‘Castrated, beaten, paralyzed’: Yemeni doctor reveals horrors of Houthi torture

Dr. Abdulkader Alguneid, a physician and well-respected public figure in Yemen’s third largest city Taiz, was detained by Houthi militias for 300 days. (Photo: Abdulkader Alguneid)

Dr. Abdulkader Alguneid, a physician and well-respected public figure in Yemen’s third largest city Taiz, did not expect that the 2011 uprising against Ali Abdallah Saleh’s rule would evoke political chaos, dividing the nation and causing a civil war that would later lead to his abduction.

“I came out in support for the February 11 uprising (Yemeni Spring), single handed, using Twitter - to tell the world about our aspirations,” Alguneid told Al Arabiya English. “It was a long road that ended in a Houthi/Saleh jail for 300 days.”

Alguneid, who was President of the Municipality Council of Taiz in the 1980s and a political activist since the 1990s, explained that Houthi armed henchmen stormed into his home in Taiz on August 5, 2015, then searched and looted his belongings while holding him guarded in a vehicle outside.

An image that circulated online when Dr. Alguneid was detained. (Twitter)

An image that circulated online when Dr. Alguneid was detained. (Twitter)

“They twisted my arm, dragged me into their patrol vehicle which was already in my gated porch,” he said.

“They scared my wife, searched my bedroom and every corner in my house and looted whatever they fancied. They even looted the savings of our housekeeper.”

Handcuffed and blindfolded, Alguneid was then taken to the Houthi headquarters in an unfinished social security complex, what he calls Saleh City, near Taiz airport.

After five hours of interrogation, the 68-year-old was then was locked in a dark place and was left alone.

During the time he was left, Alguneid described hearing big bands, air strikes and glass shattering. Although unable to tell for certain, he believed that the sounds were of heavy clashes between Houthi and Saleh allies against the Popular Resistance and the Arab Coalition.

Alguneid was later taken to Sanaa by six Houthi militias, traveling by night in a van with broken windows.

He described his journey: “Their mouths were swollen from Qat…puffs of cigarette smoke and every now and then shouts of curses and ‘death to America and Israel’ alternating with chants of Houthi ‘Zamel’ war songs.”

Arriving before dawn, Alguneid was taken to the Sanaa National Security headquarters where he spent two days being interrogated.

“I was made to lie down in the corridor, handcuffed and blindfolded even when I eat, day and night,” he said.

Alguneid was then moved to Sanaa Saref National Security Jail, where he was imprisoned for 10 months without being tried, until his release in May 21, 2016.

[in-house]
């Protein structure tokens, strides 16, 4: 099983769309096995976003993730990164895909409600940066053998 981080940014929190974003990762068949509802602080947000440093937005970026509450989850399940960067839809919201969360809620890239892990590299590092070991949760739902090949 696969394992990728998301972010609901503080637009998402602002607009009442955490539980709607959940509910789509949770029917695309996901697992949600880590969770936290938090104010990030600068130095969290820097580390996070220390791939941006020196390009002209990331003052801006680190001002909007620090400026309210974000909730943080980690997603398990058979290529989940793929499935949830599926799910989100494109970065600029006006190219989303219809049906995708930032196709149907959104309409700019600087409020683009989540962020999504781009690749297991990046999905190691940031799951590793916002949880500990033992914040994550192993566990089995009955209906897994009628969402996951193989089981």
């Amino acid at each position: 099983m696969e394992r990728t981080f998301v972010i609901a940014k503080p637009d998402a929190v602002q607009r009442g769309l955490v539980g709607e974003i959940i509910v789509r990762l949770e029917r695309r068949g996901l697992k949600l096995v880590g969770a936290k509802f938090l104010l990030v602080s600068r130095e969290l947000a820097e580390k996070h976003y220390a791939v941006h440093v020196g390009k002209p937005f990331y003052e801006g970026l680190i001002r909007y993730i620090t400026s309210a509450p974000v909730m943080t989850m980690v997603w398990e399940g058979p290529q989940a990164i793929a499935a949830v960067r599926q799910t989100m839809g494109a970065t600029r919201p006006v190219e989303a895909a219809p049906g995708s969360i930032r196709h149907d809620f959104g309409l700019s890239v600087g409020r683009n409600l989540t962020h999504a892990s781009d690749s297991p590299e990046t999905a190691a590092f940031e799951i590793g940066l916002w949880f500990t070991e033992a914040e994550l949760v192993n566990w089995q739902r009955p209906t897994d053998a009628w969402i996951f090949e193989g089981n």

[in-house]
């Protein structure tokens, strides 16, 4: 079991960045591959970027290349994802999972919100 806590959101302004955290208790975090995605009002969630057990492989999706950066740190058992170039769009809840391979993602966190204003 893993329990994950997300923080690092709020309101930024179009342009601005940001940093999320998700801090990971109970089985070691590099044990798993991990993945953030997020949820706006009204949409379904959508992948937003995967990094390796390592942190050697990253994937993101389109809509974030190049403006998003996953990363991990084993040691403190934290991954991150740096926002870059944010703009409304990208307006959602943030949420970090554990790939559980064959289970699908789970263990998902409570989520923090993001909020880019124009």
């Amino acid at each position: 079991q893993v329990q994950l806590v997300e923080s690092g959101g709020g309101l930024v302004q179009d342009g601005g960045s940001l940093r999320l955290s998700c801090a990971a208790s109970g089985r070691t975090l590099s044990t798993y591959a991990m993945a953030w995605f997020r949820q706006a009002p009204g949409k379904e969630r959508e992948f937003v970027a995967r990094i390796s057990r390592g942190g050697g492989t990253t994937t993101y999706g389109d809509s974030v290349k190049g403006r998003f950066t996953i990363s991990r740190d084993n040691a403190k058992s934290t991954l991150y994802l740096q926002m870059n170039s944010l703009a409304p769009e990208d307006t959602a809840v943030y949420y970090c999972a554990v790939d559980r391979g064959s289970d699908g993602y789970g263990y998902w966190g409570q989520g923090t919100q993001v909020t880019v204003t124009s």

moms of kidnapped civilians by Houthis protest infront of Sanaa political prison and condem the international silence on Houthi crimes (twitter/ @rahemo3ra)

moms of kidnapped civilians by Houthis protest infront of Sanaa political prison and condem the international silence on Houthi crimes (twitter/ @rahemo3ra)


When asked why he thought he was jailed, he said: “God only knows.”

“Could it be to become an example to others of what would happen to them if they showed opposition?

“Could be because I tweeted in English and was a voice that tells the world what was happening to my country and my city? Be my guest and suggest a cause,” he said.

Shortly after his release, Alguneid had little choice but to leave Yemen. He arrived in Canada on September 13, and currently resides with his daughter.

Alguneid’s case is not unique, last year human rights organizations released several reports of Houthis and their allies arbitrarily detaining and torturing opponents since September 2014.

Human Rights Watch documented two deaths in custody and 11 cases of alleged torture or other ill-treatment, including the abuse of a child.

“The Sanaa authorities put themselves at risk of future prosecution if they don’t account for the people who are wrongfully detained and return them to their families,” Sarah Leah Whitson, Middle East director at Human Rights Watch, said in a statement in November last year.

During three of the months Alguneid was in jail, he said he shared the same cell with Gamal al-Maamary who suffered severe torture that led to his paralysis. Maamary was a political activist from Amran, north of Sanaa, who openly defied Houthis after they took control of his city.

Gamal ruaa

Gamal ruaa

Houthi militias kidnapped Maamary from Sanaa while he was with his wife and three daughters in a hotel, on March 13, 2015.

According to Alguneid, Maamary was burned with cigarettes and electrocuted inside his mouth while in prison.

Alguneid described how torturers put a shawl between his armpits and dragged him on the floor, going upstairs and down the stairs, while another man kept kicking his backside.

According to Alguneid’s medical expertise and his examination of Maamary, this caused the left side of his body to be paralyzed as major nerves were damaged. Three days after this incident, Maamary was castrated by Houthi guards, Alguneid said.

Gamal ruaa

Gamal ruaa


The lack of movement, poor nutrition, vitamin deficiencies and no exposure to fresh air or sun resulted in more weakness, which caused the complete paralysis of his whole body, Alguneid added.

The horrific torture caused Maamary to become incontinent and dependent on diapers. He relied on other inmates to feed him, move him and carry out other errands.

“The last time I saw him was months later when I was asked to move from my new cell to examine him. He was a pile of flesh that ached and cried.”

Maamary is still in jail, however little is known about his current condition.

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Last Update: Wednesday, 20 May 2020 KSA 09:50 - GMT 06:50
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